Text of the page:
Histamine is a monoamine chemical involved in local immune responses.
Chemically, histamine is 2-(4-imidazolyl)ethylamine and has the formula C5H9N3. Histamine is synthesized by the decarboxylation of the amino acid histidine, a reaction catalyzed by the enzyme L-histidine decarboxylase . It is a hydrophilic vasoactive amine (thus the name). Some forms of food poisoning are due to conversion of histidine into histamine in spoiled foodstuffs, such as fish.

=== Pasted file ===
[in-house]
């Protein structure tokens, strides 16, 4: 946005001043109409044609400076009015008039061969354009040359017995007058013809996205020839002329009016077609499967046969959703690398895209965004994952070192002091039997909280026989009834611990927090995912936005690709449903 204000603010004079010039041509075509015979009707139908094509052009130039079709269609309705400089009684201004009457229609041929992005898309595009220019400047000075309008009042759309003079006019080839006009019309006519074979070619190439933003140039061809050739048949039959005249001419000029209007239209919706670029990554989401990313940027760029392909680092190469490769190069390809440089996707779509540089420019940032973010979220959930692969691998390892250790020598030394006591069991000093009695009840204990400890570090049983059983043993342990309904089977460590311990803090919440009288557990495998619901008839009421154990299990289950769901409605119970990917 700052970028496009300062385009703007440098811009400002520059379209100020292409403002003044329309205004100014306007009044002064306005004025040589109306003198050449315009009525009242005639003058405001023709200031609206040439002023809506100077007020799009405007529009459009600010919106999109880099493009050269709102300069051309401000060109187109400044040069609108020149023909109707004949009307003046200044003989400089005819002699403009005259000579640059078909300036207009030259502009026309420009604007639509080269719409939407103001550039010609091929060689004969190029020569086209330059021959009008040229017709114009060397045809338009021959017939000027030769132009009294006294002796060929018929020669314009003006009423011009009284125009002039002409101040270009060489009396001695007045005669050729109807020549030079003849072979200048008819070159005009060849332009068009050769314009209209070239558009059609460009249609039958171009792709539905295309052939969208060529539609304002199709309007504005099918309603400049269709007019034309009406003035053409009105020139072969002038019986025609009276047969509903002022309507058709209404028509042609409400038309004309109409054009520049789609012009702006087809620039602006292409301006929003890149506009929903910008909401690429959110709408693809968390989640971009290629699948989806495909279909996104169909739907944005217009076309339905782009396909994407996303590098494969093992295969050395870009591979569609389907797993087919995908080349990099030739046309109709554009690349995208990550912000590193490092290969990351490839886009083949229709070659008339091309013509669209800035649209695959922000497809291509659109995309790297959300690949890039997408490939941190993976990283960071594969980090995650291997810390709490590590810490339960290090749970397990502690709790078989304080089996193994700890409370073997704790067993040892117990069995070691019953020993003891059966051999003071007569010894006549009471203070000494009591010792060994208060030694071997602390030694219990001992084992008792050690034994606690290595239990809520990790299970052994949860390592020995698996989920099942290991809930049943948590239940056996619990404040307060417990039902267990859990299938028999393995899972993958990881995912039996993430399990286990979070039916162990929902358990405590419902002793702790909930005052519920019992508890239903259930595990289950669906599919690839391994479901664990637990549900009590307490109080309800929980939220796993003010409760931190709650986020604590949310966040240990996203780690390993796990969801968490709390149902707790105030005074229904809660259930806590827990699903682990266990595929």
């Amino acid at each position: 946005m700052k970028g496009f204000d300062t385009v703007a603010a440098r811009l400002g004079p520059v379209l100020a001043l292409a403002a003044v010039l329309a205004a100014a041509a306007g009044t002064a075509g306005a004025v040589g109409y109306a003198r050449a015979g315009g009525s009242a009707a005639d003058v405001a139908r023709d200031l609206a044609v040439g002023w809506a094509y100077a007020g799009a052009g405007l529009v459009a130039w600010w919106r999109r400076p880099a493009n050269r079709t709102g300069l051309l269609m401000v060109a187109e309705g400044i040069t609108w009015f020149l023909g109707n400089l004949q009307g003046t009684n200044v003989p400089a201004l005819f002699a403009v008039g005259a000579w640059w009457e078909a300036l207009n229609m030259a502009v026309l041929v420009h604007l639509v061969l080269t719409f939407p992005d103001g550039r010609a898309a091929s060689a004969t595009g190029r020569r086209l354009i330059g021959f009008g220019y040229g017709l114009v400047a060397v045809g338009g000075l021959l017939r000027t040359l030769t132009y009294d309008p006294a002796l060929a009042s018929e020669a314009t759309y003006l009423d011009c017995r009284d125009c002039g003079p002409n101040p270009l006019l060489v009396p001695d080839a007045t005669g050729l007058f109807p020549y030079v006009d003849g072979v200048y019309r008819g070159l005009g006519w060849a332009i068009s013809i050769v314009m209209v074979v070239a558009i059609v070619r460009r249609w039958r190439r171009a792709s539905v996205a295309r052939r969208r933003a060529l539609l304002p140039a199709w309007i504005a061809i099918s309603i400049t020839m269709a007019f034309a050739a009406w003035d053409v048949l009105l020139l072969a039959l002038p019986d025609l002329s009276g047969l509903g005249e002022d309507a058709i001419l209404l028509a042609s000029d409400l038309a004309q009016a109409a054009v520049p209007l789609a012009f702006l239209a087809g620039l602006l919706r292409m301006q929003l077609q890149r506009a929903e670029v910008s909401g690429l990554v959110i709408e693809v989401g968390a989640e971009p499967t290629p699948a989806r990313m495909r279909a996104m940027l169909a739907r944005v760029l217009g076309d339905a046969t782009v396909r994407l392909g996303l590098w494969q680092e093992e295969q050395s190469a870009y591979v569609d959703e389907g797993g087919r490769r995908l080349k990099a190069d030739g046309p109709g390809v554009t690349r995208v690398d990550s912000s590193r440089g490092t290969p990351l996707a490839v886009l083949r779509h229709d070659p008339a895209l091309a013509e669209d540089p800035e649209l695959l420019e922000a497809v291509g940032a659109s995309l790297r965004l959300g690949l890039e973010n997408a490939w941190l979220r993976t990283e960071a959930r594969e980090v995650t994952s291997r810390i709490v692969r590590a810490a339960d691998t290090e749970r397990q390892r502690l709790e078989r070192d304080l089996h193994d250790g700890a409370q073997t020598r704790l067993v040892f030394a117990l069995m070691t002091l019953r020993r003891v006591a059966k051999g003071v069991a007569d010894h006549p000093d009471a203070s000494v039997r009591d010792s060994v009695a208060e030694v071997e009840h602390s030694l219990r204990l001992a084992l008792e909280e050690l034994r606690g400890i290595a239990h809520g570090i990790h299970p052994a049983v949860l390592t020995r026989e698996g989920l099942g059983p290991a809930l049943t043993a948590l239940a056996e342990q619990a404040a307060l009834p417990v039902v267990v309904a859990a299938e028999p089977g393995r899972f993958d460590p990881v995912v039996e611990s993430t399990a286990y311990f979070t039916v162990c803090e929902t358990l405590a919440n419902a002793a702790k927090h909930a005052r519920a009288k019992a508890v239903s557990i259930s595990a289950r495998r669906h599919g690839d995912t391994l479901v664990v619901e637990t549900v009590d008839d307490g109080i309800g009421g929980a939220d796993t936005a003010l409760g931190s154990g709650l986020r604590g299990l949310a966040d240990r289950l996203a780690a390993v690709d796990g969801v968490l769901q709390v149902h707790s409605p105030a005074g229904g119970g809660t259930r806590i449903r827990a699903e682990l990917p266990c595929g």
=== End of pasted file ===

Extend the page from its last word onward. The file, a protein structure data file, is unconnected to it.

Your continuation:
Release of histamine is associated with allergic reactions, as it causes both an inflammatory response and a contraction of smooth muscle tissue. Histamine is released by mast cells primarily when they degranulate due to IgE antibodies.
Histamine also regulates stomach acid production. The -amine also may function as a neurotransmitter in the central nervous system.
Histamine mediates its effects via histamine receptors, which are classified into types:
Last updated: 02-08-2005 11:16:41
Last updated: 05-03-2005 17:50:55